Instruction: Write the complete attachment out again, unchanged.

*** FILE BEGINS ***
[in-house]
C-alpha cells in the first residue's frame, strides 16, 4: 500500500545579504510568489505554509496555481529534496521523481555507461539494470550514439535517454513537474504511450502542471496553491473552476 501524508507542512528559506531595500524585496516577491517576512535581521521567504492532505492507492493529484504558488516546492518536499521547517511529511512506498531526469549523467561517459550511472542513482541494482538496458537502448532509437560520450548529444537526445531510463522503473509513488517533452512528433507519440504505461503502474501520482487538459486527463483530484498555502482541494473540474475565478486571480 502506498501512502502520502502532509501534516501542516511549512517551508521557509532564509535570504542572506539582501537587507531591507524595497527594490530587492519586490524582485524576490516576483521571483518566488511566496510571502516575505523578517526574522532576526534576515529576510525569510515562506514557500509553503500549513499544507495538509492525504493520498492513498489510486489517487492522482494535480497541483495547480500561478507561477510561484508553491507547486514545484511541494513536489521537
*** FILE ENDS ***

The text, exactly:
[in-house]
C-alpha cells in the first residue's frame, strides 16, 4: 500500500545579504510568489505554509496555481529534496521523481555507461539494470550514439535517454513537474504511450502542471496553491473552476 501524508507542512528559506531595500524585496516577491517576512535581521521567504492532505492507492493529484504558488516546492518536499521547517511529511512506498531526469549523467561517459550511472542513482541494482538496458537502448532509437560520450548529444537526445531510463522503473509513488517533452512528433507519440504505461503502474501520482487538459486527463483530484498555502482541494473540474475565478486571480 502506498501512502502520502502532509501534516501542516511549512517551508521557509532564509535570504542572506539582501537587507531591507524595497527594490530587492519586490524582485524576490516576483521571483518566488511566496510571502516575505523578517526574522532576526534576515529576510525569510515562506514557500509553503500549513499544507495538509492525504493520498492513498489510486489517487492522482494535480497541483495547480500561478507561477510561484508553491507547486514545484511541494513536489521537